It's essential to put these actions into the context of Pakistan's broader strategic situation. The response to US incursions, culminating in the evacuation of American forces from Shamsi airfield and an eventual US apology, demonstrated Pakistan's ability to leverage diplomatic channels effectively.
Conversely, the ongoing conflict with India over Kashmir and the resultant military engagements underscore the country’s fragility, not least with Pashtun Islamist forces, which would quite enjoy the government falling and an Islamic Emirate appearing like the Taliban has done in Afghanistan. Neither Iran nor India want to see the collapse of the known entity that is Pakistan with multiple states appearing in its place.
The competing and different Islamic Republics
Historically, Iran and Pakistan have maintained cordial relations since Pakistan's inception in 1947. The two countries were part of the US-backed Central Treaty Organisation (CENTO), aimed at containing Soviet expansion during the Cold War. However, the Iranian Revolution of 1979 marked a turning point, introducing a theocratic regime in Iran that was ideologically divergent from Pakistan's military and political leadership despite the two going by the moniker of ‘Islamic Republic’.
Despite these ideological shifts, both countries have worked to maintain cooperation, particularly in economic and security matters, although the long-running saga of the Iran-Pakistan gas pipeline and US objections and persistent blocking of the project has caused significant tensions for Tehran, which has sought to find markets closer to home for its exports. The Iran-Pakistan gas pipeline project, initiated to address Pakistan's energy needs, is the primary example of their failed attempts at economic collaboration, with the US remaining firmly in charge of Pakistan’s dealings with Iran.
In recent years, Iran and Pakistan's relationship has been further complicated by Pakistan's growing closeness with Saudi Arabia, Iran's regional rival, and Pakistan's balancing act between Saudi and Iranian interests. The strike on January 18 is unlikely to have happened without Saudi knowledge. However, it would be a stretch to say that Pakistan sought Riyadh’s permission for the strike.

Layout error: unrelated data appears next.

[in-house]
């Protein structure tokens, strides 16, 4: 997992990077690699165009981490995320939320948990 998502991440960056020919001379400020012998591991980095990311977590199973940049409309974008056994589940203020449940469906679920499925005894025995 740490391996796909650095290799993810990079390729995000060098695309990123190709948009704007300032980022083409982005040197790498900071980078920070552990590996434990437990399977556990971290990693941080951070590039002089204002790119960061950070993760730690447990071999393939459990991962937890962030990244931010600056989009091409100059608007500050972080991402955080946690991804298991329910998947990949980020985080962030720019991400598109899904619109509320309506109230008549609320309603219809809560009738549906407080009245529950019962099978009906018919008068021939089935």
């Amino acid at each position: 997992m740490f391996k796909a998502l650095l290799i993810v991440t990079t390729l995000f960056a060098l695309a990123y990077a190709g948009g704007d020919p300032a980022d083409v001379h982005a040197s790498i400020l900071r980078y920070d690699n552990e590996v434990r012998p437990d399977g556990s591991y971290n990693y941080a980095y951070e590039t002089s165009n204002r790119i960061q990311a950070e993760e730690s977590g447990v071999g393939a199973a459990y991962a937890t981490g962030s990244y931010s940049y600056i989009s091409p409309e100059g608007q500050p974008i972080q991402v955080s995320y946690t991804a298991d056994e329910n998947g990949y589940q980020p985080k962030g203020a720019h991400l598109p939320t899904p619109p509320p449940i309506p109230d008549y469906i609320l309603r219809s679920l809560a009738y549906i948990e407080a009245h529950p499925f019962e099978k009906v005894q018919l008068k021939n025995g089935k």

Also, the evolving situation in Afghanistan since the US withdrawal has presented new challenges and opportunities for collaboration between Tehran and Islamabad, which have worked in tandem in recent months to eject Afghan refugees back into the hands of the Taliban. Both nations share concerns over the resurgence of militancy and the potential spillover of refugees, necessitating a coordinated approach to regional security and stability. 
However, the strikes have ratcheted up tensions, at least in public, between the two neighbours, who have bickered for years over how each supports insurgencies against the other in their respective border regions. At the heart of the flare-up lies a long list of cross-border insurgencies over the past twenty years from successive Sunni Muslim groups tied with the Taliban in Pakistan and Afghanistan and other Baluchi separatist groups.  
Pakistan’s strike was called ‘Marg Bar Sarmachar’, a phrase meaning ‘Death to the Freedomfighters’. ‘Sarmachars’ is a term commonly used in the context of the Balochistan region of Pakistan and Iran. It translates to 'freedom fighters’ or ‘those who fight with their heads’.
The conflict has also highlighted a credibility crisis for Iran's leadership, particularly since the US drone strike that killed Major General Qassem Soleimani in 2020. Iran's responses, including the recent strikes in Iraqi Kurdistan and Pakistan, are seen as efforts to re-establish deterrence. However, the lack of a solid response to Soleimani's killing all those years ago and the continued bold actions of groups like the Houthis, who have gained popularity and recruits in Yemen, indicate a complex dynamic where Iran's influence is not absolute.